Sunday, September 4, 2011

Thesis 1: Marriage continues family

At some point, I'll turn this into a proper essay. As an experiment, I'm posting it in draft form, section by section. I'm also writing codas, which I'll post separately.

My first thesis is that marriage is the continuation of childhood and so is as wrapped up in family as it is in the desire for love that gives rise to it.
    
We are born into a family and it forms the context of our lives through our upbringing. We make friends and eventually we split off from our family in order to form another. But that act, if we pursue it, is also part of the family dynamic, which posits its continuation and views marriage, particularly from the standpoint of the parents, as a vehicle of generation. (Marriage is a "genetic conspiracy" between grandparents and their grandchildren.) In time, these families join up. The year's feast days still bring them together under one roof. Cousins meet and form a larger cohort. The elders age and die, but the family lives on.
    Marriage recreates the intimate tension of the family at its heart. We enter the family by passing through our mother's birth canal and then attaching ourselves to her breasts. Long before this, we take hold amid passion and make our presence felt. Once born, we relate to our mother physically. That physical intimacy, the realm of childhood, is forcibly put aside until our hormones stir and our bodies change. At that point, we may seek lovers. Not always consciously, we may want children.
    There's a hardwired aspect to this, and not everyone shares the wiring. So I should say that at a certain point, we want another (or others) with whom to share an intimate tension. Family may be both the cause and consequence of this. We do so despite the inconveniences, the unhappinesses, and even the dangers that come with it.
    For my purposes here, I'm going to set the untoward aside. Marriage in one form or another is a common feature of life, so it exhibits the full range of human behavior. There are sociopaths and psychopaths out there. A lot of family life is toxic in one way or another. This is not about that toxicity. Its sense of family is more benign than not.
    Yet the inconveniences and unhappinesses are real. And there are dangers, even among the benign. You can be messed with without anyone laying a hand on you, often with the best of intentions. Misunderstandings abound. We bring our natures with us, on arrival. Parents do their best, and then friends, lovers, and partners take their turns.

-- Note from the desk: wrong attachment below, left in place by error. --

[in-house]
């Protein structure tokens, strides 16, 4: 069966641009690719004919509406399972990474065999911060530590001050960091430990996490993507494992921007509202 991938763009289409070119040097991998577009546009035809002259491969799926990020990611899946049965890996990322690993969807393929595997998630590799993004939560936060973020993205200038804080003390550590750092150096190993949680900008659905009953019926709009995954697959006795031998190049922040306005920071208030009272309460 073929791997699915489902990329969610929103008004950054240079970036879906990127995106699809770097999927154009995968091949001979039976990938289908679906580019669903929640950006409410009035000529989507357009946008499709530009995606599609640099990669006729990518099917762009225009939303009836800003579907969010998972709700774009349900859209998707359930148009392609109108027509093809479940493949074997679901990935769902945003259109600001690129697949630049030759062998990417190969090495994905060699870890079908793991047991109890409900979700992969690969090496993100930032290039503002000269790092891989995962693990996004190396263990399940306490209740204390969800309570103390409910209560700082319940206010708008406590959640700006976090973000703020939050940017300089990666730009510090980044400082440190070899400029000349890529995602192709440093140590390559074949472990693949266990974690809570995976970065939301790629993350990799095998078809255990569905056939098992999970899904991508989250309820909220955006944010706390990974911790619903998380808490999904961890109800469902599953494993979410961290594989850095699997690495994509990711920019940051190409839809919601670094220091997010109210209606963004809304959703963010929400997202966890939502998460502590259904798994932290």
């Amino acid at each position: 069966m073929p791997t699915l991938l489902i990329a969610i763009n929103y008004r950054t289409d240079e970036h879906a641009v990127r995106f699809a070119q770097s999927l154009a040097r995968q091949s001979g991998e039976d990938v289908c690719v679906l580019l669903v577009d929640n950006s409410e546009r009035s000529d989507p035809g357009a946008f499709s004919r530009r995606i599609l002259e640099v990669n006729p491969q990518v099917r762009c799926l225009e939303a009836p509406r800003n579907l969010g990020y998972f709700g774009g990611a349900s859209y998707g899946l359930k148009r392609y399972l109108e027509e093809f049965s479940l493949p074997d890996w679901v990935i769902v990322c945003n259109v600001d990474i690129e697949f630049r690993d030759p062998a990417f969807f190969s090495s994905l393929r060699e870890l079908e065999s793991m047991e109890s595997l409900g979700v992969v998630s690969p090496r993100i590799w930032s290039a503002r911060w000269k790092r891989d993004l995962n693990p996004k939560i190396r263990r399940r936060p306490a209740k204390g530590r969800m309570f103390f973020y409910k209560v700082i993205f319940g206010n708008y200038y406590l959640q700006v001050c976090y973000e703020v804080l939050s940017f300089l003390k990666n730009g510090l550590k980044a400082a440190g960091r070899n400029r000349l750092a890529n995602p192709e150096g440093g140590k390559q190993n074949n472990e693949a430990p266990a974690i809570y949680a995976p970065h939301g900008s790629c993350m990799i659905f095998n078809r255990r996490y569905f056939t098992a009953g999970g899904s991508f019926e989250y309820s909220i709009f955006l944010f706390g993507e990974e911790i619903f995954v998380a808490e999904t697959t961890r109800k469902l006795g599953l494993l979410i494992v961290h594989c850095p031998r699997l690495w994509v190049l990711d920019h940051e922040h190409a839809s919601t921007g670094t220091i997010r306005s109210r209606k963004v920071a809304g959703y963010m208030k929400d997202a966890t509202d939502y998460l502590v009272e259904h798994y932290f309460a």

Oddly, though - improbably - we invite this. We bring it on ourselves, throwing our ill-suited natures into unlikely combinations that nonetheless attracted us: incompatibles attract. This too is like family, which despite the bond of blood is a genetic menagerie. Perhaps instinctively, we want to mix it up. (Personally, I give destiny some credence.)
    What family has going for it is staying power. Not for nothing do cults seek to break its hold. Cults and gangs are family substitutes, but poor ones that suffice only when the real family doesn't cut it. And of course a lot of families don't. Those that do manage to transcend the self-centeredness of our species often enough to be altruistic. It's limited, as Swedenborg noted. (He condemned families for tending to restrict their kindnesses to themselves.) It's limited, but it's a start. You have to learn altruism somewhere.
    Within the family, altruism is an evolutionary tactic. Hayek contrasts the altruism of the traders' host with the xenophobia and tribalism of the family, posing it as an ancient tension only resolved in the agora, that sanctioned meeting and mixing place. These days, altruism is an evolutionary tactic in aggregate. Xenophobia and tribalism persist, but the cosmos we inhabit suffers from them. Intimate tensions at the community level have a way of exploding. The family is where we first learn how to negotiate difference.

No comments:

Post a Comment